“We do not see the world as it is. We see the world as we are.”

Attributed to both the Talmud and Anaïs Nin

Seeing the world as we are is tricky business, and it describes why life gets so confusing and difficult at times. We can be convinced that our perception of a person or situation is accurate, when not only are we mistaken, but we are completely unaware of how our view is based on unconscious and faulty assumptions.

Neuroscientists are revealing the culprit of these mistaken impressions in what they call implicit memory. You can think of implicit memories as bits and bytes of your life experiences stored in a giant server farm in your brain, but one that gets some of the wires crossed. Implicit memories operate outside of our conscious awareness, like undetected malware running invisibly but potently in the background of our computer. And implicit memories make no distinction between past and present time.

Here’s an example of how implicit memory works: If you were stung by a bee at six months of age, you likely don’t have an explicit (conscious) memory of the event or how the people around you coped with it. There are many ways this stored experience could come into your life now. You could be jumpy around buzzing insects, even harmless ones, without knowing why. Or if you were in a big crowd when you were stung, you may have associated pain with a closed-in feeling and be a bit claustrophobic. It may have become a piece of evidence in a belief system that the world is a dangerous place, especially if this belief has been bolstered by other experiences that all ended up deepening the same neural grooves. So things that feel like our intuition or gut reaction may only be a distorted reenactment of an implicit memory.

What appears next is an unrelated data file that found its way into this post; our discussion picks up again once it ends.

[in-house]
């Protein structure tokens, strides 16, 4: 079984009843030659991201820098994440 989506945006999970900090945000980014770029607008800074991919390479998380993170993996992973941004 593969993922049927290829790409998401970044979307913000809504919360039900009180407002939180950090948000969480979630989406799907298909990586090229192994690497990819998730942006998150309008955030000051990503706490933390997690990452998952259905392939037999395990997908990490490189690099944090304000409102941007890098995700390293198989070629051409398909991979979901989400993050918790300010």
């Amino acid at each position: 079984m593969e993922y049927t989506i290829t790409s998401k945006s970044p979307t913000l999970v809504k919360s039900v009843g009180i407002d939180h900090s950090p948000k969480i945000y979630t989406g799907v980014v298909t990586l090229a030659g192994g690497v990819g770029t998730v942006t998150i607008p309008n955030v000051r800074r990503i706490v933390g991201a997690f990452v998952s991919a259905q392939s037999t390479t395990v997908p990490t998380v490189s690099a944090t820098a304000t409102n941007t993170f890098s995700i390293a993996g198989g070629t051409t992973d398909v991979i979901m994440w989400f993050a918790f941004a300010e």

And here’s the kicker: Nearly 80 percent of our behavioral programming comes from (unconscious) implicit memories!

The next posts on SEEING, will offer ways to recognize implicit memories, delete outmoded programs, and reboot your brain.